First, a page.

Unexpectedly Intriguing!
May 19, 2010

How much deadweight loss did the government's "Cash for Clunkers" program generate in the U.S. economy during the five weeks it ran in 2009?

How about we build a tool and find out!

Deadweight Loss from a Price Subsidy, Source: Economists Do It With Models We'll begin by taking a closer look at the supply and demand curve for vehicles in the United States. Specifically the one that Jodi Beggs of Economists Do It With Models sketched up to consider what the potential deadweight loss for the Cash for Clunkers program might be.

We next tweaked the diagram to highlight the area representing the deadweight loss to the U.S. economy on Jodi's supply and demand diagram, shading it in yellow.

The rest of our exercise will be to simply identify the values of each of the indicated components, which we'll then use as the input data for the tool that appears below.

Cash for Clunkers Dead Weight Loss To get that data, we turned to Edmunds.com. They report that the average market price of a new vehicle in the United States before the Cash for Clunkers subsidy went into effect, was $30,998.

They also report that the average price of a vehicle sold in the United States during the five weeks the Cash for Clunkers program ran was $26,915, less an average rebate of $1,667. That then sets the average out-of-pocket cost to the consumer to be $25,248.

The real question though is how many new vehicle sales, above and beyond those that would have happened anyway, took place during those five weeks. Edmunds pegged that figure to be 125,000, substantially less than the 690,000 vehicles for which U.S. taxpayers subsidized their purchase. This amount would need to added to the quantity sold without subsidy to represent the quantity sold when the subsidy is in place.

After all, if 565,000 of the 690,000 vehicles transactions that benefited from the Cash for Clunkers subsidy would have occurred anyway, then the 125,000 additional vehicle transactions that occurred would fully represent all the net gain in economic activity resulting from this particular economic stimulus program.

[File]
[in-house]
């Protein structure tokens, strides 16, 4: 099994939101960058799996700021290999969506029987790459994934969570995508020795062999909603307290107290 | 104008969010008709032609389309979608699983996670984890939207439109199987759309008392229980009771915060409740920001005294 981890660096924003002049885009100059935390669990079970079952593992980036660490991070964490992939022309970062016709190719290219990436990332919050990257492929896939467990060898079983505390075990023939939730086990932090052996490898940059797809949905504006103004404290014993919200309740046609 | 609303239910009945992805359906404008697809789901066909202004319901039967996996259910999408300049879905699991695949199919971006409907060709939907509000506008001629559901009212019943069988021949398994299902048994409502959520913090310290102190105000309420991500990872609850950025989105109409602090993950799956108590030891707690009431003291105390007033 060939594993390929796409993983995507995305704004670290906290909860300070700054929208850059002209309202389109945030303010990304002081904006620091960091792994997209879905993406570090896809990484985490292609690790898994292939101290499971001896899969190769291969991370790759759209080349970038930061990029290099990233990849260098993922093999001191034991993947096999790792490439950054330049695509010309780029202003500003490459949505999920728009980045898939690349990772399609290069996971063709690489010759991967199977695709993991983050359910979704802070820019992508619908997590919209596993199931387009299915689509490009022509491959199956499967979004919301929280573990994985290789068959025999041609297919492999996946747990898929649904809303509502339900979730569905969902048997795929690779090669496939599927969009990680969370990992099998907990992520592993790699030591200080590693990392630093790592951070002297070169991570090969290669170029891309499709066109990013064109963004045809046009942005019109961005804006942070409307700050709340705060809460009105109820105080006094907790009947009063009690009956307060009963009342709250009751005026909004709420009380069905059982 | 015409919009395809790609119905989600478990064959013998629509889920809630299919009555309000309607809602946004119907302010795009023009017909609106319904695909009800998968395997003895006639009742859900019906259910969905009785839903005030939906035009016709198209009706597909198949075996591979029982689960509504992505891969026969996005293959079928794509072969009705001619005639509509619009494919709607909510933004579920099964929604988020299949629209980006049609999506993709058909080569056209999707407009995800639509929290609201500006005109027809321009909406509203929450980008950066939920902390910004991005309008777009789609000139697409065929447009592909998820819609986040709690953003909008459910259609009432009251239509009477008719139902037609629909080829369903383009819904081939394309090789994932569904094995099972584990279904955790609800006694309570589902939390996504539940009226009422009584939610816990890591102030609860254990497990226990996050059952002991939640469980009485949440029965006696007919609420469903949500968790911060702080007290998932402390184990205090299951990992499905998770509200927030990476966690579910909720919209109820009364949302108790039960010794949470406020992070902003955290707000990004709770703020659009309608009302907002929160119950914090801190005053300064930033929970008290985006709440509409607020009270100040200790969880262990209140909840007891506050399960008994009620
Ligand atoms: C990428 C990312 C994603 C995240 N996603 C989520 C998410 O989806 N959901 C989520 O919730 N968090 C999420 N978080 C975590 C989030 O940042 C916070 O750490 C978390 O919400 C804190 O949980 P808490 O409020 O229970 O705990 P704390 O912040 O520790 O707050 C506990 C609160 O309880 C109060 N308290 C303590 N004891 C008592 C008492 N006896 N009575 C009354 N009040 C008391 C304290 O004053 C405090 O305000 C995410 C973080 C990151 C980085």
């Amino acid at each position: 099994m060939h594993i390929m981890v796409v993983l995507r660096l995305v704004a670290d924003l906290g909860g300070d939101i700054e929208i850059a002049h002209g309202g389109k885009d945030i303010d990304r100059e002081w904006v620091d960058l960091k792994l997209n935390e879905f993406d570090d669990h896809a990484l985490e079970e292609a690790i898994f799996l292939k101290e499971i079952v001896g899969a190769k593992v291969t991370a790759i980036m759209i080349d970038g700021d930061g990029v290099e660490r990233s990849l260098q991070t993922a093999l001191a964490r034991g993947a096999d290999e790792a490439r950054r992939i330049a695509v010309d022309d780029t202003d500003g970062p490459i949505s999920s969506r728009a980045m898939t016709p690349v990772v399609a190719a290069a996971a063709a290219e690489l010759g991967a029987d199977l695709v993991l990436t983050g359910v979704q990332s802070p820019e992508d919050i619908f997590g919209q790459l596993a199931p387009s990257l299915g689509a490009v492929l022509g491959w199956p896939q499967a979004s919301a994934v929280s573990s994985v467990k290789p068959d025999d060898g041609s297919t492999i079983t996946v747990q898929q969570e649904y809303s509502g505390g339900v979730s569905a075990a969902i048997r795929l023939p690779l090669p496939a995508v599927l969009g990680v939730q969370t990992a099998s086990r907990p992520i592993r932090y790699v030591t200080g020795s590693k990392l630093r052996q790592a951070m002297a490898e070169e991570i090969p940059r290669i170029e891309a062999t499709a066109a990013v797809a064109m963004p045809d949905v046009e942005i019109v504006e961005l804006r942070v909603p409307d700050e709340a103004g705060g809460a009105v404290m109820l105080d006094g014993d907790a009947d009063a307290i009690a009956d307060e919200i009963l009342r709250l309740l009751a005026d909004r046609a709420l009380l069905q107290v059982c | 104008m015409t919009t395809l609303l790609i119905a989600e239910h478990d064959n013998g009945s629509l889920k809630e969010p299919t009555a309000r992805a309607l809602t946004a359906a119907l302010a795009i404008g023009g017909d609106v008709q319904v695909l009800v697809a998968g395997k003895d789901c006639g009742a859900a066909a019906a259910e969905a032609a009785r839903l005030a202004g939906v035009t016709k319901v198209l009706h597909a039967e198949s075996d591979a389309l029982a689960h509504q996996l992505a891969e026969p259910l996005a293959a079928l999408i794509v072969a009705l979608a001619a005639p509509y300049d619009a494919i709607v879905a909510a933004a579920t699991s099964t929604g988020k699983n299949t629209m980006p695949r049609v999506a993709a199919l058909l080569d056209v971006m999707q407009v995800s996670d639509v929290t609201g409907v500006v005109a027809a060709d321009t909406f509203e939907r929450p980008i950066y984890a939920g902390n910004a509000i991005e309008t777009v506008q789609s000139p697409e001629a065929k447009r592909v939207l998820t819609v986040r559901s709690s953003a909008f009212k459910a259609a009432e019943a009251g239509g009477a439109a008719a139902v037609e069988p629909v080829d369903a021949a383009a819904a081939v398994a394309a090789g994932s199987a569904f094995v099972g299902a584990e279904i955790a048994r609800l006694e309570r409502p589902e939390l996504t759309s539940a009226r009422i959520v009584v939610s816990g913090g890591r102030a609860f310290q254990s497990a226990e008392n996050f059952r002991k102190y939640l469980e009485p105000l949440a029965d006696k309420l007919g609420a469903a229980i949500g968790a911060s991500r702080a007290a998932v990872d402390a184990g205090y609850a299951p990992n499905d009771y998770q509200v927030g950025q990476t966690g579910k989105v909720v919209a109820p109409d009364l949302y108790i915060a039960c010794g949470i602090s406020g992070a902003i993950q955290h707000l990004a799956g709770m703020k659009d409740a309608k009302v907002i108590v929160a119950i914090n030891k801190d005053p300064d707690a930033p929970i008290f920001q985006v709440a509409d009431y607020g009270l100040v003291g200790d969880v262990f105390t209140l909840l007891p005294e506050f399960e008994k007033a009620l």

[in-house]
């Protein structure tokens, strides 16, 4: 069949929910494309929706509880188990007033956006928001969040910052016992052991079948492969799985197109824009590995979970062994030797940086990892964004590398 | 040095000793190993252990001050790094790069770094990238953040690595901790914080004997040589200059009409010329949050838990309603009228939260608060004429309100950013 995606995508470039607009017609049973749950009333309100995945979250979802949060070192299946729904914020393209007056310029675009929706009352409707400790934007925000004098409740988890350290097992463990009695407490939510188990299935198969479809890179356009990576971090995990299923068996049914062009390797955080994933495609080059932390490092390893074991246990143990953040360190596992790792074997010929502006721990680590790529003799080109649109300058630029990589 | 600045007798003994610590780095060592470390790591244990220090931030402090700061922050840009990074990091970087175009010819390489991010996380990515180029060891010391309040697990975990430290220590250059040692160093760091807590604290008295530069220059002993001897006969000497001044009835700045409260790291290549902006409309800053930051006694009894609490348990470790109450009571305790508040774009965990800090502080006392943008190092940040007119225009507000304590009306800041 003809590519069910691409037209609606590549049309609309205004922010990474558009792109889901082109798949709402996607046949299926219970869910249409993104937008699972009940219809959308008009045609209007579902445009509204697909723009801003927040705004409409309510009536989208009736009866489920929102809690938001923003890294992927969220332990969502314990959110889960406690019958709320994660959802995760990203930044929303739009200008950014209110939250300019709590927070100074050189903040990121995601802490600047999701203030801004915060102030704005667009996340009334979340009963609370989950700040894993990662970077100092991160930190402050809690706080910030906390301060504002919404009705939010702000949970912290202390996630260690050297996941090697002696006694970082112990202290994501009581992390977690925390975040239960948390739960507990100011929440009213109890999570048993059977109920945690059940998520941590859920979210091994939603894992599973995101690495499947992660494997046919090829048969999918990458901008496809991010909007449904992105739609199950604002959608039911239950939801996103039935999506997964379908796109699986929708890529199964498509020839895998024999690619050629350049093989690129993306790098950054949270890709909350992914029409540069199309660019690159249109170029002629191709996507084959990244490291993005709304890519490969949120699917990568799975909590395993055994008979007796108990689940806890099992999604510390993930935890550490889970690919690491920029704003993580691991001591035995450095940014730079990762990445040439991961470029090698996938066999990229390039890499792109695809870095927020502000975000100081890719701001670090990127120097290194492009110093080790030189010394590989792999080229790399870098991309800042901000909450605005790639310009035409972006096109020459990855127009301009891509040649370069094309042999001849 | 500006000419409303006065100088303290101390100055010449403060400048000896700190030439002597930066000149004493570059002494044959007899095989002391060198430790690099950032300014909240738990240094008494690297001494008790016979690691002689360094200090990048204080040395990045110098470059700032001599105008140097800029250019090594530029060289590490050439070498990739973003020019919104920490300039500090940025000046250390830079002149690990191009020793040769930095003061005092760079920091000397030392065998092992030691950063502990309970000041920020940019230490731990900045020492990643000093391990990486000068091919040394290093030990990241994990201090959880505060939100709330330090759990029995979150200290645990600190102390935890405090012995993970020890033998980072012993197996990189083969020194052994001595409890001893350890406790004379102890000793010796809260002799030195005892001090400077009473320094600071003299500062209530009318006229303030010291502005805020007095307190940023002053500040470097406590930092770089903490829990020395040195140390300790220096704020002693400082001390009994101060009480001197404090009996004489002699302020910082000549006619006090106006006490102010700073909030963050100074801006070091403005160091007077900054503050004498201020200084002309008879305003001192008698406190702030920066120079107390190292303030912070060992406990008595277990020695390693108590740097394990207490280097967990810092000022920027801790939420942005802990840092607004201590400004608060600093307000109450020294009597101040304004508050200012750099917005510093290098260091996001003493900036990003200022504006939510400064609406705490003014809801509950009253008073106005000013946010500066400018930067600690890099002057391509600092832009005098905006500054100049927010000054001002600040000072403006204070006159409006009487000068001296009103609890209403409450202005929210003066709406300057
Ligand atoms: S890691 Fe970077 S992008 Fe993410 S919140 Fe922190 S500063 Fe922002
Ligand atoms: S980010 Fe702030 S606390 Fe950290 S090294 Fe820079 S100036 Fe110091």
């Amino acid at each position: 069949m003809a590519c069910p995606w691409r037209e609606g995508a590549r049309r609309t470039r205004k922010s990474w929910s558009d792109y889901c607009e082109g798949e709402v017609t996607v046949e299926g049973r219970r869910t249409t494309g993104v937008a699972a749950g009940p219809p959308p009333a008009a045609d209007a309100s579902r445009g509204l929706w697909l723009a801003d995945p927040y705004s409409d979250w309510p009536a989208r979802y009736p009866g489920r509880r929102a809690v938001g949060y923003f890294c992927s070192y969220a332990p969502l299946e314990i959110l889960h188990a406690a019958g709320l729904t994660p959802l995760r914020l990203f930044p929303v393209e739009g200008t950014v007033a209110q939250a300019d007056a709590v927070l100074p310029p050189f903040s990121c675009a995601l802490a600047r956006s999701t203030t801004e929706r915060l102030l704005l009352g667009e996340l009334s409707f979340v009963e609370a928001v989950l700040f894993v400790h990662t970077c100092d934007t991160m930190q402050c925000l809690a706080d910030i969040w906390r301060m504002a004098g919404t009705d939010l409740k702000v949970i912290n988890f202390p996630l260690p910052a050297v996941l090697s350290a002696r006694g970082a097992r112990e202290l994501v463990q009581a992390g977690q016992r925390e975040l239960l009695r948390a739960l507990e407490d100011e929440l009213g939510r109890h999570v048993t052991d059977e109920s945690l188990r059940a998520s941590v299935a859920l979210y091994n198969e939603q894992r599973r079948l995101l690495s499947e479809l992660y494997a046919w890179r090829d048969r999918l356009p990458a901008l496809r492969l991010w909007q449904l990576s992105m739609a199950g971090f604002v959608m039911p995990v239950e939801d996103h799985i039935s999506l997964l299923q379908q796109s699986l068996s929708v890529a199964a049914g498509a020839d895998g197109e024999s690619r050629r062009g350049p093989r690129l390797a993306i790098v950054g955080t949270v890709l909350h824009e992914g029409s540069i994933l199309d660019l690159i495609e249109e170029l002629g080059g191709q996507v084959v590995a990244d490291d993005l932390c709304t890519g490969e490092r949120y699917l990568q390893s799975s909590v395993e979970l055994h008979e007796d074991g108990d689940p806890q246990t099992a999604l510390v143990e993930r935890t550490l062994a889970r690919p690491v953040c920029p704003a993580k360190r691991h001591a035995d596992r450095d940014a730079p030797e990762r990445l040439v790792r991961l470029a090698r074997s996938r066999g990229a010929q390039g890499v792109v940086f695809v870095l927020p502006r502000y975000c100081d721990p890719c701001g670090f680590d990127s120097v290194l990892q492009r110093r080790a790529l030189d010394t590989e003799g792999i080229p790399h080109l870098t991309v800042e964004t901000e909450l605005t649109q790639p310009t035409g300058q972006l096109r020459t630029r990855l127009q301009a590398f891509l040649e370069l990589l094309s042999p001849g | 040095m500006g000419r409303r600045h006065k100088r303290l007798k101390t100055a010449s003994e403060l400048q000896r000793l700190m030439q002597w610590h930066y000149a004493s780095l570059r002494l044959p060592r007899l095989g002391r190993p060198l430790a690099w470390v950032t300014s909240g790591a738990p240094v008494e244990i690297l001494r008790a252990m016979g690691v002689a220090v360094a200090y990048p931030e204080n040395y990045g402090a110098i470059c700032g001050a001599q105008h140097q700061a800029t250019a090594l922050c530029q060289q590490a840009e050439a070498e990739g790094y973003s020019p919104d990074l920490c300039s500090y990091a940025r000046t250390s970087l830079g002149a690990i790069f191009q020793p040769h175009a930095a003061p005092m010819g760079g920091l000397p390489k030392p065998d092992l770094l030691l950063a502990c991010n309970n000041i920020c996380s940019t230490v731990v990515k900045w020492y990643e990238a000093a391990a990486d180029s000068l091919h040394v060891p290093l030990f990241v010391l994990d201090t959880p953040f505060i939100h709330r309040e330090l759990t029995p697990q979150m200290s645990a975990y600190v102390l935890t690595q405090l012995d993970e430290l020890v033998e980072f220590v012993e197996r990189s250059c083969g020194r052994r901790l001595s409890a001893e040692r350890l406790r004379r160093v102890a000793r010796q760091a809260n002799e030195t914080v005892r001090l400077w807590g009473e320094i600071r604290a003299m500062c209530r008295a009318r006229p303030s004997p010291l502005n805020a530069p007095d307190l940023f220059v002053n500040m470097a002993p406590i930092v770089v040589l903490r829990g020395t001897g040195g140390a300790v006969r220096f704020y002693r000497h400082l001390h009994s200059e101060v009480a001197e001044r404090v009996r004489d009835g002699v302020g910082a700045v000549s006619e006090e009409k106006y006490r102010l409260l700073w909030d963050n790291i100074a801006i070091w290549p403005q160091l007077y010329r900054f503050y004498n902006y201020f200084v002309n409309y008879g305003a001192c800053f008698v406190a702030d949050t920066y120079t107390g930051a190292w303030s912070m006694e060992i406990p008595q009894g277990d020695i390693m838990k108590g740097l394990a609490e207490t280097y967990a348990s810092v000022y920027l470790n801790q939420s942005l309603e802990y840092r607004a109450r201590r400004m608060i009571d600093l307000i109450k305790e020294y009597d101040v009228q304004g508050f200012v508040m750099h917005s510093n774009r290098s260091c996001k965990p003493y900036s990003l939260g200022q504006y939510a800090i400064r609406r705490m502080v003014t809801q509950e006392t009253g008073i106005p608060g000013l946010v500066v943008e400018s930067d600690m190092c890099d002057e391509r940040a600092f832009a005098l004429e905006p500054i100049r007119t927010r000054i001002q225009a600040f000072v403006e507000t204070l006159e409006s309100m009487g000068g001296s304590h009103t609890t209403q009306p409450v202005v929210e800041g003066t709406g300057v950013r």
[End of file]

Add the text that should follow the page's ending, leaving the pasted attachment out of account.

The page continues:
Dividing that 125,000 vehicles into the $6.9 billion U.S. dollars the program cost U.S. taxpayers then reveals that each one of these additional transactions put roughly an additional $24,000 in the pockets of the auto industry for each vehicle sold, with Japanese automaker Toyota being the number one beneficiary of the U.S. taxpayer financed program. Bankrupt U.S. automaker General Motors was the second biggest beneficiary, despite having none of its models listed in the top ten vehicles purchased in the subsidy program.

Adding that $24,000 per additional vehicle sold to the out-of-pocket cost paid by the consumer with the subsidy then gives us the last piece of data we need to estimate the deadweight loss of the Cash for Clunkers program. We find the total revenue to the producer when the subsidy is in place is $49,248.

The rest is just a matter of finding the area of the triangle representing the deadweight loss on the supply and demand diagram! And that's why we have a tool with the default data for the point coordinates of the triangle already plugged in, ready for you to use below. For the purpose of our analysis, since we're only interested in the change from the equilibrium "no subsidy" levels of supply and demand, we're entering 0 as the quantity sold without subsidy.

We'll have more comments below the tool....

Supply and Demand Chart Data (Considering the Effect of a Subsidy)
Producer-Related Input Data Values
Total Revenue to Producer When Subsidy Is in Place (per Vehicle)
Quantity of Vehicles Producers Sell When Subsidy Is in Place
Market Equilibrium Input Data Values
Market Price If There Is No Subsidy
Quantity Sold Without Subsidy (Additional Quantity Sold)
Consumer-Related Input Data Values
Out of Pocket Cost to Consumer When Subsidy Is in Place (per Vehicle)
Quantity of Vehicles Consumers Buy When Subsidy is in Place
Deadweight Loss of the Cash for Clunkers Program
Calculated Results Values
Deadweight Loss to U.S. Economy

We estimate that the deadweight loss to the U.S. economy and taxpayers resulting from the government's "Cash for Clunkers" program to be $1.5 billion dollars.

The more we look at this "deal", the worse and worse it gets....

On the plus side, our tool above may be adapted to find the area of any triangle, provided you can identify the coordinates of its points. So at least there's something positive that's now come out of the government's Cash for Clunkers program!

Previously on Political Calculations

We asked and answered the question of "How Green Is Cash for Clunkers?", where we took on the program's purported environmental benefits, and also asked "Will Cash for Clunkers Save Gas?", doing the analysis to see if Americans would really use less gas if they had more fuel efficient cars.

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